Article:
Trans people experience discrimination in every aspect of their life. Despite increased representation in media and the fact that 3 in every 10 U.S. adults know someone who is trans, there is still a stigma surrounding their gender identity.
Based on a survey done on transgender discrimination in 2016, more than half of youth thought to be trans persons were harassed at school, while a quarter of trans youth experienced physical assault. In fact, about 10% were sexually abused in the past year, and more than 50% have been sexually abused in their lifetime.
Transgender Stigma and Discrimination
Society has expectations regarding the behavior of males and females. Those who behave differently from how they are expected by society are stigmatized and discriminated against.
As a result of stigma and discrimination, trans people are treated with disrespect and can be physically assaulted by people close to them.
Being harassed by those who are supposed to support you can lead to other mental conditions such as depression and anxiety.
In fact, LGBTQ youth who face rejection at home are at higher risk of substance abuse and other overall health problems.
Additionally, trans people are at risk of contracting various viruses such as HIV. This comes as an added burden to trans people of color. Unfortunately, most people do not show compassion towards trans because they are unaware of their challenges.
Places Where One is Likely to Experience Discrimination and Stigma as a Trans Person
Below are top common places where trans people are likely to experience discrimination and stigma:
Everyone needs health services to be in a good physical and emotional state. Unfortunately, most trans people are discriminated against when trying to access the most valuable care needed by every human being, in this case, health care.
Related: Transgender Issues in Healthcare
Place of Work
Some companies have no set of rules to ensure the safety of their trans employees. Declining to use the preferred pronoun or name is one of many ways to harass a trans person.
People discriminate against transgender communities when it comes to public accommodation. For example, denying a trans woman to use a women’s bathroom is discriminating against them.
Access to Services
Trans women face challenges when accessing social services. Most women’s shelters in the US do not accept or house trans women. Being a homeless trans woman makes you vulnerable to sexual assaults.
How to Reduce Stigma Against Transgender Community
There are various ways to reduce stigma against trans people. They include:
Understanding Transgender People Can Help Reduce Stigma
Learn more about transgender identity. You can get information from books or through online platforms about how they live and the challenges they face. The information will help you understand more about their true identity. Understand that the gender that an individual affirms is who they really are.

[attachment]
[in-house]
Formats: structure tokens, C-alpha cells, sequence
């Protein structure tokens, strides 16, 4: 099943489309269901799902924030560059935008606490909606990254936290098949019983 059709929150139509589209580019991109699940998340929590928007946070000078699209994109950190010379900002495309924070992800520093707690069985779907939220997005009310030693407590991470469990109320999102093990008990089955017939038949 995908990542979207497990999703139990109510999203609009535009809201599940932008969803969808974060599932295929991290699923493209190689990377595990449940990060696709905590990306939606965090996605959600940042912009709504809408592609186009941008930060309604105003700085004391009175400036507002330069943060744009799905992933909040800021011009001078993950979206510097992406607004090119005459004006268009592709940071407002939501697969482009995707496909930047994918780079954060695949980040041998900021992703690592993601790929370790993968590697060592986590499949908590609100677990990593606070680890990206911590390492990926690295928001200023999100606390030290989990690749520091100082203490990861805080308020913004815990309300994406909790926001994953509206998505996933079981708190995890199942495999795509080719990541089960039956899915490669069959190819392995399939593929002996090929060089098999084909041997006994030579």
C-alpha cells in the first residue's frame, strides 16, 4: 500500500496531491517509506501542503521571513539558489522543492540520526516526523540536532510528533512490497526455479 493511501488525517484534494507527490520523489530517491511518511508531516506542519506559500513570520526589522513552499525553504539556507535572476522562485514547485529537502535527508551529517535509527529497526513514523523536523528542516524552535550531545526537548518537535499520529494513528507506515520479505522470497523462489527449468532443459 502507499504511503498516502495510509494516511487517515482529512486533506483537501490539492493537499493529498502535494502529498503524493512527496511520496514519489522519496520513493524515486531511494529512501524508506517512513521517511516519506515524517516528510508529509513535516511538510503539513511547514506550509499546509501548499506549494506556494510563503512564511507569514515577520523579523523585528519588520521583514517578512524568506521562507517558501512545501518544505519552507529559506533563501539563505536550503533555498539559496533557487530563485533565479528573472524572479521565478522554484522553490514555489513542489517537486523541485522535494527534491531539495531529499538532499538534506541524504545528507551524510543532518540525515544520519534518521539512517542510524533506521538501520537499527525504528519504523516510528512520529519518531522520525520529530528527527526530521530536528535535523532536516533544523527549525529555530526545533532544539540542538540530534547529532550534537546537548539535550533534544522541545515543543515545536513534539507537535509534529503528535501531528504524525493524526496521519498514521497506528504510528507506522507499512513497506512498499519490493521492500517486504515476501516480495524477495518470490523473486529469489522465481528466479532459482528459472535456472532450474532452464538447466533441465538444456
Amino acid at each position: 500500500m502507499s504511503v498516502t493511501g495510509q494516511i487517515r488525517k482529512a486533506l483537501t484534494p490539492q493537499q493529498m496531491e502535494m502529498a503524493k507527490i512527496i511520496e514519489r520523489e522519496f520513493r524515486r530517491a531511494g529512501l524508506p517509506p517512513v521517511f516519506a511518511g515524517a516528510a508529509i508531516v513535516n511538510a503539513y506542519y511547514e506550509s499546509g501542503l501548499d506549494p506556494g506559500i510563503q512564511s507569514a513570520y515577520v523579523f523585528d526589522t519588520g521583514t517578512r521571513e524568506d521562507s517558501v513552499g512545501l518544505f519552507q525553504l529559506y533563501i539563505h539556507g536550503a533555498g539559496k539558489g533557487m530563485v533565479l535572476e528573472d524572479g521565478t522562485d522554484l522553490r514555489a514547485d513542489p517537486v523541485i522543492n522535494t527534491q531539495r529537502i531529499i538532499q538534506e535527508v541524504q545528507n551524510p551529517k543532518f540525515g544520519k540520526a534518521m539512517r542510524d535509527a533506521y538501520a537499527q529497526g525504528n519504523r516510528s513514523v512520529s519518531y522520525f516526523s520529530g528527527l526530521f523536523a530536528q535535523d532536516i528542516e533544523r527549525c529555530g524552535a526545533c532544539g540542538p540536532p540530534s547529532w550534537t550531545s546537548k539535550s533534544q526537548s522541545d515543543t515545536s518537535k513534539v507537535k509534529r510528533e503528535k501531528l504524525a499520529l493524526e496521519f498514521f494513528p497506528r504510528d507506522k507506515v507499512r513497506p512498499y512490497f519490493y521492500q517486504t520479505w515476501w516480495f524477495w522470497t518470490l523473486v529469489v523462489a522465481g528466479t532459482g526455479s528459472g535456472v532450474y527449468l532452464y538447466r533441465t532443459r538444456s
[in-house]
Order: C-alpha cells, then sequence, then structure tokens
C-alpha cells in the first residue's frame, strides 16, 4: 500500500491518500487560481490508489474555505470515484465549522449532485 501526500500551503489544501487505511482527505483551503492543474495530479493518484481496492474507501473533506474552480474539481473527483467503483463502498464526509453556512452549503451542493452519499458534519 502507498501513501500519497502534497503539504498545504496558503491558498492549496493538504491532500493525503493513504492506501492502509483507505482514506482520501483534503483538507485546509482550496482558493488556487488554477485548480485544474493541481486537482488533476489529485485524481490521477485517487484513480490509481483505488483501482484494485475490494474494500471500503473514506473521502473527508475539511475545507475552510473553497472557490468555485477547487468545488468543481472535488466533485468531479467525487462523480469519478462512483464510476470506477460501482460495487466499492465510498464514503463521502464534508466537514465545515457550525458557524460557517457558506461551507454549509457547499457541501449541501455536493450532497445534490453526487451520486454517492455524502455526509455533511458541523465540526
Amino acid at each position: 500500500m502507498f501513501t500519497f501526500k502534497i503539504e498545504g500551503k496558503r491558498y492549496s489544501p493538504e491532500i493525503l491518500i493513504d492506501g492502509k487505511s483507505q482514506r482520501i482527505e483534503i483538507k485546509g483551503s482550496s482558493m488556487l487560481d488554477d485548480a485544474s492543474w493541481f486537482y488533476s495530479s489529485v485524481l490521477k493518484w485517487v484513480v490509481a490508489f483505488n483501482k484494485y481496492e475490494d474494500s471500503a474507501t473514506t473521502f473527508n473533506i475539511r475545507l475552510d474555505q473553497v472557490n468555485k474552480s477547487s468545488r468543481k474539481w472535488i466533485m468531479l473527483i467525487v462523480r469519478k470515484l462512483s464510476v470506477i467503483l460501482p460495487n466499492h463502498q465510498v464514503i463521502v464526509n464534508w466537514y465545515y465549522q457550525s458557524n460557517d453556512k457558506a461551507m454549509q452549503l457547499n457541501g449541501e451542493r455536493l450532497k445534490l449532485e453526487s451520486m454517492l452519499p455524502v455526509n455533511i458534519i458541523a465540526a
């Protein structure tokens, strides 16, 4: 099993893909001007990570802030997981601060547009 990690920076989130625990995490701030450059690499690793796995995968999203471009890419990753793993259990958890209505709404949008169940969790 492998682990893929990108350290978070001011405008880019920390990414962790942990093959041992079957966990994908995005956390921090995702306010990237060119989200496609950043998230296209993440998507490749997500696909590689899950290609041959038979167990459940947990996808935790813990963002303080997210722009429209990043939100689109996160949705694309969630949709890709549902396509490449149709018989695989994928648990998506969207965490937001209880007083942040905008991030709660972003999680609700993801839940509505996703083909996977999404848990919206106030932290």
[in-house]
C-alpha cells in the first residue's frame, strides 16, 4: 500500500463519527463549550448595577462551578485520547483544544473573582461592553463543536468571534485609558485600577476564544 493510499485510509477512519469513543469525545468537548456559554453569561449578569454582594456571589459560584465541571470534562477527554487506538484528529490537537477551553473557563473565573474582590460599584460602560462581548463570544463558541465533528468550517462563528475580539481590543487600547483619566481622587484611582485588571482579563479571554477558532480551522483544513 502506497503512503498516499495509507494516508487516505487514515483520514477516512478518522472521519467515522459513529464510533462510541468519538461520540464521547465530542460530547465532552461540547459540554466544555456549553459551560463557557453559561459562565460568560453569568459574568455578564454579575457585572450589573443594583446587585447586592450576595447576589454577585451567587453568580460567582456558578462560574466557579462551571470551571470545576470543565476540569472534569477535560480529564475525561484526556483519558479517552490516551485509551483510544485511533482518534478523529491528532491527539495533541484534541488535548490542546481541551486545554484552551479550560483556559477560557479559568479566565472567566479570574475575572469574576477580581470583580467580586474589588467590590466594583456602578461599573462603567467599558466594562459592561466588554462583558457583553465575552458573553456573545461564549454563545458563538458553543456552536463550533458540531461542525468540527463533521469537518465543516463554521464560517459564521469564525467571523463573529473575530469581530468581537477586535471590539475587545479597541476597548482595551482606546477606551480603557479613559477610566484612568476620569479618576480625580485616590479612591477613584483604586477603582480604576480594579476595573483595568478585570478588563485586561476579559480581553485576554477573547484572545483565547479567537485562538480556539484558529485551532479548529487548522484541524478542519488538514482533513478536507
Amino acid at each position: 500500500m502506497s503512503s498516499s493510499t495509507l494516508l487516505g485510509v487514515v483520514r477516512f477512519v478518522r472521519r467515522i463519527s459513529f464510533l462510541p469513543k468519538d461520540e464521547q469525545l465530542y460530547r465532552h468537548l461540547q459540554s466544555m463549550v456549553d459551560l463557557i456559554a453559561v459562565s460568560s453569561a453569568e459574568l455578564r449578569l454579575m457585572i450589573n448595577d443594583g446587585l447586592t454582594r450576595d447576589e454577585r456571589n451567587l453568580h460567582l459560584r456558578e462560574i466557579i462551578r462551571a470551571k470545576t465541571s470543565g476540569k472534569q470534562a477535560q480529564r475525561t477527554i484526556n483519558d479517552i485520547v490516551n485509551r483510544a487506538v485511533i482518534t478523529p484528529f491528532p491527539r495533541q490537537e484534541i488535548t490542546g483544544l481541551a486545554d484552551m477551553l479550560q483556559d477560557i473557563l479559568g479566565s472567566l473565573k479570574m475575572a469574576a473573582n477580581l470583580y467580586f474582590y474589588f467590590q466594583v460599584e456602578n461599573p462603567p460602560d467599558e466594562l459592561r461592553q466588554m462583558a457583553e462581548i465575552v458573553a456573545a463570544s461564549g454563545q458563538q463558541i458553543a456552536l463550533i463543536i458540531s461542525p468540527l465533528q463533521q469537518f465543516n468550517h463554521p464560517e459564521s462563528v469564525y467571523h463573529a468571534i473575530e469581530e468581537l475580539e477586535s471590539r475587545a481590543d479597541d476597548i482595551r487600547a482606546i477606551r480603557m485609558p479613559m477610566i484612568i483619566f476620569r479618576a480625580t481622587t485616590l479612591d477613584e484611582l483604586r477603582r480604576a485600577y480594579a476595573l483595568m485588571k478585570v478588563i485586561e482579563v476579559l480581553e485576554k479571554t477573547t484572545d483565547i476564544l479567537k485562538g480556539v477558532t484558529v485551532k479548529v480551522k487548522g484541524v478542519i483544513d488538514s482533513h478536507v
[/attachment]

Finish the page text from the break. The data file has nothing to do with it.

Promote acceptance of differences and ensure freedom from bullying. Ensure there are no gender-segregated groups at school. Include trans people representatives in the school’s activities. Honor the preferred pronouns and names of a trans person. Respect and allow them to use the preferred gender-closet such as bathrooms.
You can show respect to trans people by simply using their preferred pronouns. Go the extra mile by including them in same-gender groups of people of their affirmed gender. Although it may seem difficult at first, these steps will help in assuring them that they are accepted and respected, and will help in improving their self-esteem.
Ensure there are policies prohibiting discrimination due to one’s gender identity. Include the trans people health issues in the health insurance cover of your organization. Therefore, ensure equal opportunities regardless of gender identity when hiring and promoting employees.
Support Transgenders to Reduce Stigma
usually, trans people need more support when transitioning. If you have or know of a trans who is coming out, you should offer support. Ideally, supporting them does not only mean you acknowledge what they are doing, it means they are accepted regardless of their gender identity.
Every person should have an equal right to live free from discrimination, violence, persecution, and stigma. Each state should ensure that its citizens can enjoy these rights. States should ensure the protection of transgender from violence and discrimination by:
- Emphasizing efforts to monitor, prevent and report any cases of violence or discrimination against transgender
- Investigating and prosecuting any kind of abuse against trans adults, youth, children, and defenders of their rights
Reduce Stigma Against Transgender Community
Most transgenders depend on themselves, meaning they have to work hard to get by in life. Stigmatizing and discriminating against them means a lack of opportunities, support, and anything else that makes life worth living. Harassment or discrimination against transgenders at school or in the place of work can lead to low performances that negatively impact their life.